Shredder: Ah, the rat! So it has a name! ... It had a name.
Leonardo: YOU LIE!!
Shredder: [smiling evilly] Do I?
Someone important to one of the heroes has died. Sometimes, the dead person has been killed because they're too close to the hero (or perhaps due to a Heroic Sacrifice that benefits the hero in some way). Other times, the dead character was following the hero's orders. And maybe it was just their time.
It is at this point that the hero invokes this Stock Phrase: "He had a name!" This shows that the dead character wasn't just a faceless casualty of the story, but was actually important. They mattered. See Nominal Importance, which is very closely related to this trope. See also The Dead Have Names. For the inversion, see Forgotten Fallen Friend.
As a Death Trope, all Spoilers will be unmarked ahead. Beware.
- Baccano!: "His name was Tony!"
- Dragon Ball - Frieza killing Krillin is what pushes Goku into going Super Saiyan, and casually referring to him as "that Earthling" just pisses him off that much more.
"That little bald guy was my best friend. His NAME WAS KRILLIN!!"
- Depending on the dub, Krillin could also be referred to as 'the short, bald one" or equally offensive and callous things.
- Fullmetal Alchemist: Disappeared Dad Hohenheim has apparently spent a few hundred years obsessing over this. All his half of the souls of Xerxes that his 'eldest son' stole and split between them he has gotten to know by name and forged an alliance with, and on at least one occasion before he does some major alchemy he does a mantra of them before saying, "I'm going to have to use you." This attitude is what means he's still human, despite his catch phrase.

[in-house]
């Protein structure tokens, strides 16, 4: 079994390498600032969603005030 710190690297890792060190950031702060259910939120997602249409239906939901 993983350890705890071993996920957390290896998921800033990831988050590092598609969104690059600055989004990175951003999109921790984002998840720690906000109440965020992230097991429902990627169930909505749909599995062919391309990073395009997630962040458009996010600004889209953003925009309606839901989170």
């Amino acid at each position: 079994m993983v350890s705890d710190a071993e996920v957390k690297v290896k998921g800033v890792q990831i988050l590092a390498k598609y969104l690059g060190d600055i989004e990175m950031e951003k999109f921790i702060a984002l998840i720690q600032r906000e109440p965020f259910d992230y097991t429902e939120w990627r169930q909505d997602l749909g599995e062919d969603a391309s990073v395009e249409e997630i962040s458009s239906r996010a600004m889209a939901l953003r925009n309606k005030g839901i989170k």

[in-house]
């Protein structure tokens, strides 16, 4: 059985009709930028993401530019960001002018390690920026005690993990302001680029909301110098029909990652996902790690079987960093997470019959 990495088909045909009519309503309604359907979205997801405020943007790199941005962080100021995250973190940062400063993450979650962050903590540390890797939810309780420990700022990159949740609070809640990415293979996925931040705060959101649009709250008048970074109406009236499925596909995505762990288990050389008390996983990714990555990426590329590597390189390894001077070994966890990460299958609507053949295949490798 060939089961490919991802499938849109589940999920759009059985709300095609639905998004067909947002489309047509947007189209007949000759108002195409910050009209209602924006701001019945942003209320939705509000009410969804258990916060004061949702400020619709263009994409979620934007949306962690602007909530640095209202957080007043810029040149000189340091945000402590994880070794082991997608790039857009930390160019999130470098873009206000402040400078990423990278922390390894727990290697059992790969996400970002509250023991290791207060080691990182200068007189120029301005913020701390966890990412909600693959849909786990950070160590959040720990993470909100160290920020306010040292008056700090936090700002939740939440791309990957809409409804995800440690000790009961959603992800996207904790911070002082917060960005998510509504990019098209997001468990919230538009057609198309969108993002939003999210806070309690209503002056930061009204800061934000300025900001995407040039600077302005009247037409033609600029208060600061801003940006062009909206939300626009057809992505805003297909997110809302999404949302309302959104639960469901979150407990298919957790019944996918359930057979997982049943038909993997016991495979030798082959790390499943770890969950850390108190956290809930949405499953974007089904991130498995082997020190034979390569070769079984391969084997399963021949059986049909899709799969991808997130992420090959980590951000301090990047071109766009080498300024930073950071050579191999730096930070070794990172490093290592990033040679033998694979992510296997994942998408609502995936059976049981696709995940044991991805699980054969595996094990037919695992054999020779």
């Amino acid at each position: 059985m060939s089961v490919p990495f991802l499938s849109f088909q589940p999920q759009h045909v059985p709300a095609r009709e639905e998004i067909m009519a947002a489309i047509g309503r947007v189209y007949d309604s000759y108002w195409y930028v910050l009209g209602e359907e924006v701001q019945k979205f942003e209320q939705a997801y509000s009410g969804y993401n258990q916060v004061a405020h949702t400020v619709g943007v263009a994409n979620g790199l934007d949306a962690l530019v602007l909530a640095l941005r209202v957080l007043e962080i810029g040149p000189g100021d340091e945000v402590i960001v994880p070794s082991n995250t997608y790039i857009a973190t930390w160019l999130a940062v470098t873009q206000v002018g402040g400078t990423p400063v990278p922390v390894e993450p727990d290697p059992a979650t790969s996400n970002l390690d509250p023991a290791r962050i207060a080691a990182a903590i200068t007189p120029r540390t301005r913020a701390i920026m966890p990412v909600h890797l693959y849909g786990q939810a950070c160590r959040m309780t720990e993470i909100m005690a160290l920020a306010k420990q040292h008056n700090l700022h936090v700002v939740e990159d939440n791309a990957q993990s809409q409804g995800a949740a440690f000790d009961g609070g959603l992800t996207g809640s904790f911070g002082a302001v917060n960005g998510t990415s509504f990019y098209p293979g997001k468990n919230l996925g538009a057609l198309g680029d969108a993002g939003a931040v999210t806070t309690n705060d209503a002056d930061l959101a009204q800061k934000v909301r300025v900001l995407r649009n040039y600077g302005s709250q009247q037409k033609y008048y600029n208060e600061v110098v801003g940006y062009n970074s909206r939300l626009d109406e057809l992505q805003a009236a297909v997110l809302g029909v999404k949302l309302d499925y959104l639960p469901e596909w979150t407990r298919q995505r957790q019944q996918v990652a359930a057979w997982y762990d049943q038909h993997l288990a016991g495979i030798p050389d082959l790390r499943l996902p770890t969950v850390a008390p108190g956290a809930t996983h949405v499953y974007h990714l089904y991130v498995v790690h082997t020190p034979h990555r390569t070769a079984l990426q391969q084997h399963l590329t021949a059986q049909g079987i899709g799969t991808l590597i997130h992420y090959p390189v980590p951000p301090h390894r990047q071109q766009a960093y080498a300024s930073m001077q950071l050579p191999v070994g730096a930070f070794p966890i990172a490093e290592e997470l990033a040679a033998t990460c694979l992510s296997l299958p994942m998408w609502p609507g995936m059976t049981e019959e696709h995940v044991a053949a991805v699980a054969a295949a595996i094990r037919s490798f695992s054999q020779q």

- Mobile Suit Gundam Wing: Invoked during the final battle. Chang Wufei asks Treize Khushrenada how many countless soldiers he'll sacrifice. Treize responds he has counted, and makes it a point to catalog and remember the name of every soldier he loses in the campaign so that their sacrifices won't be forgotten or in vain.
- Yuji says this to Shana about Yukari Hirai in Shakugan no Shana.
- Yuji also makes a point that he has a name and isn't just an inconsequential, forgettable Torch, and even names Shana just to establish the importance of identity.
- In Cosmic Odyssey, a DC Comics Crisis Crossover, the day is saved by Forager, one of the people known as "bugs" from the planet New Genesis who made a Heroic Sacrifice. Orion, one of The New Gods of New Genesis, barely acknowledges this fact, causing Batman to hit him and shout "His name was Forager!!"